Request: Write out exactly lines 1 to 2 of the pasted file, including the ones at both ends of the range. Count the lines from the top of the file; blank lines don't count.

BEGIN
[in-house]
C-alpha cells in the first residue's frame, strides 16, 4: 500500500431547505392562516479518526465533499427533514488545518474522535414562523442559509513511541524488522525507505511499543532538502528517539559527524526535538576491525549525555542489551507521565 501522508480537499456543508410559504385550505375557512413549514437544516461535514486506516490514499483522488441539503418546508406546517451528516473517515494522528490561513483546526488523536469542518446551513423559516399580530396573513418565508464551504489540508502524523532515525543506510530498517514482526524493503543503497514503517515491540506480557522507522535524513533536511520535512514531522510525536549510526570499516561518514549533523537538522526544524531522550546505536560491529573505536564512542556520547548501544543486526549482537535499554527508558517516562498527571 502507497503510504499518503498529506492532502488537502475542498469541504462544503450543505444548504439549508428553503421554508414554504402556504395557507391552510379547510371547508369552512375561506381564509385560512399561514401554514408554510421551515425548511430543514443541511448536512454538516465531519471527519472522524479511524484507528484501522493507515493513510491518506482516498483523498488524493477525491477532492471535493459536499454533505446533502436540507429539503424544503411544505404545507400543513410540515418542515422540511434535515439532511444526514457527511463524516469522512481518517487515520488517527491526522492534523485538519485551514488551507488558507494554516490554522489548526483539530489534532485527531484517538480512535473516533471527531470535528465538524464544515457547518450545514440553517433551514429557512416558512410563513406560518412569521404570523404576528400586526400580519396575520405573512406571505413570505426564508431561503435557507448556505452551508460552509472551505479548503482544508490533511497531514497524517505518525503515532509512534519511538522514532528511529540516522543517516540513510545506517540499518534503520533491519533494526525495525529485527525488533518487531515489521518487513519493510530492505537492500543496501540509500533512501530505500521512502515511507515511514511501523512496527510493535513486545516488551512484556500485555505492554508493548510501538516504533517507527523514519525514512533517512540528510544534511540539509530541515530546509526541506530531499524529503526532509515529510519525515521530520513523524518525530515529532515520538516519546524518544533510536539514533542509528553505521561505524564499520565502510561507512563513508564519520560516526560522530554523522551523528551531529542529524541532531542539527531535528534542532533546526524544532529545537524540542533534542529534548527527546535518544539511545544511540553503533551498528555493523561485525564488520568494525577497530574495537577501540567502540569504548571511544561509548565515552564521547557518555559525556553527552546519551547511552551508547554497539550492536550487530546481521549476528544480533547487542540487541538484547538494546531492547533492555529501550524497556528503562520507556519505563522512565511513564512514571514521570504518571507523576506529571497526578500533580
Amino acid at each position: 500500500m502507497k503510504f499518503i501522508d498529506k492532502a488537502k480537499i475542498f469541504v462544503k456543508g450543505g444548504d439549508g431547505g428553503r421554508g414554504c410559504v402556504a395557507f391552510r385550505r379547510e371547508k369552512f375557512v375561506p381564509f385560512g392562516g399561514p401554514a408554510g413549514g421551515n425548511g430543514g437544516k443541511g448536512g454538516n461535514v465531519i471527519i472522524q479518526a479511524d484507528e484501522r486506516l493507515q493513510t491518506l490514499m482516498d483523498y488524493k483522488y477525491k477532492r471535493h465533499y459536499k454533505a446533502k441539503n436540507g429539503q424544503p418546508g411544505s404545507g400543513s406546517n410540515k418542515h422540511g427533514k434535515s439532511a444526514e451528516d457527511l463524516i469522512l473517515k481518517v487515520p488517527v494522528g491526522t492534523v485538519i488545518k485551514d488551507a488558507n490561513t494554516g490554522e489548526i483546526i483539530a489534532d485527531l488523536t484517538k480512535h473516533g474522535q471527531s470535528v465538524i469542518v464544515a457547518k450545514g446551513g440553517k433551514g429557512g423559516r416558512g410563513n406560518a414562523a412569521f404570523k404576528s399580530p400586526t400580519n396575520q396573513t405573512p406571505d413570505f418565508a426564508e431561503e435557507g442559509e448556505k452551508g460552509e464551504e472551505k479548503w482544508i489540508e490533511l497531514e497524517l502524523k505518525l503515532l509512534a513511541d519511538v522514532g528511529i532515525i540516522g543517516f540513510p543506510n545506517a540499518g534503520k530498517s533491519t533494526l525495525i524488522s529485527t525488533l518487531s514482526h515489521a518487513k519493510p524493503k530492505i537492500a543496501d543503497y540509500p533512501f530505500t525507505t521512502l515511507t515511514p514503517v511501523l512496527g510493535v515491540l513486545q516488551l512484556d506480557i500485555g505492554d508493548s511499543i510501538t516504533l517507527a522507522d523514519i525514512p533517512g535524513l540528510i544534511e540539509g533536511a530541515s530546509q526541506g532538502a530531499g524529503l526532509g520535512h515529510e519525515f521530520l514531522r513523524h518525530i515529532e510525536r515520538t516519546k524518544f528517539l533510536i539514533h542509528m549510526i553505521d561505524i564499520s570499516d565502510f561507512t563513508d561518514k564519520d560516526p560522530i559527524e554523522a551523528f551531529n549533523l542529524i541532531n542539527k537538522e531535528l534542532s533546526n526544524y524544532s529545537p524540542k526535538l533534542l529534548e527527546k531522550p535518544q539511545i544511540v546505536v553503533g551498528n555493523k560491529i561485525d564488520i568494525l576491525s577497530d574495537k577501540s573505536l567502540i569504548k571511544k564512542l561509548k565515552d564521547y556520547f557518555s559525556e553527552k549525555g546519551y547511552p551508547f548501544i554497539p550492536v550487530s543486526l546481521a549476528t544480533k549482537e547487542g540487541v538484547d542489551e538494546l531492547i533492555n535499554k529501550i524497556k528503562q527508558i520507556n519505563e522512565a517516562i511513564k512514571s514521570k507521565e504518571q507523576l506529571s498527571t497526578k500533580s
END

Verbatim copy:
[in-house]
C-alpha cells in the first residue's frame, strides 16, 4: 500500500431547505392562516479518526465533499427533514488545518474522535414562523442559509513511541524488522525507505511499543532538502528517539559527524526535538576491525549525555542489551507521565 501522508480537499456543508410559504385550505375557512413549514437544516461535514486506516490514499483522488441539503418546508406546517451528516473517515494522528490561513483546526488523536469542518446551513423559516399580530396573513418565508464551504489540508502524523532515525543506510530498517514482526524493503543503497514503517515491540506480557522507522535524513533536511520535512514531522510525536549510526570499516561518514549533523537538522526544524531522550546505536560491529573505536564512542556520547548501544543486526549482537535499554527508558517516562498527571 502507497503510504499518503498529506492532502488537502475542498469541504462544503450543505444548504439549508428553503421554508414554504402556504395557507391552510379547510371547508369552512375561506381564509385560512399561514401554514408554510421551515425548511430543514443541511448536512454538516465531519471527519472522524479511524484507528484501522493507515493513510491518506482516498483523498488524493477525491477532492471535493459536499454533505446533502436540507429539503424544503411544505404545507400543513410540515418542515422540511434535515439532511444526514457527511463524516469522512481518517487515520488517527491526522492534523485538519485551514488551507488558507494554516490554522489548526483539530489534532485527531484517538480512535473516533471527531470535528465538524464544515457547518450545514440553517433551514429557512416558512410563513406560518412569521404570523404576528400586526400580519396575520405573512406571505413570505426564508431561503435557507448556505452551508460552509472551505479548503482544508490533511497531514497524517505518525503515532509512534519511538522514532528511529540516522543517516540513510545506517540499518534503520533491519533494526525495525529485527525488533518487531515489521518487513519493510530492505537492500543496501540509500533512501530505500521512502515511507515511514511501523512496527510493535513486545516488551512484556500485555505492554508493548510501538516504533517507527523514519525514512533517512540528510544534511540539509530541515530546509526541506530531499524529503526532509515529510519525515521530520513523524518525530515529532515520538516519546524518544533510536539514533542509528553505521561505524564499520565502510561507512563513508564519520560516526560522530554523522551523528551531529542529524541532531542539527531535528534542532533546526524544532529545537524540542533534542529534548527527546535518544539511545544511540553503533551498528555493523561485525564488520568494525577497530574495537577501540567502540569504548571511544561509548565515552564521547557518555559525556553527552546519551547511552551508547554497539550492536550487530546481521549476528544480533547487542540487541538484547538494546531492547533492555529501550524497556528503562520507556519505563522512565511513564512514571514521570504518571507523576506529571497526578500533580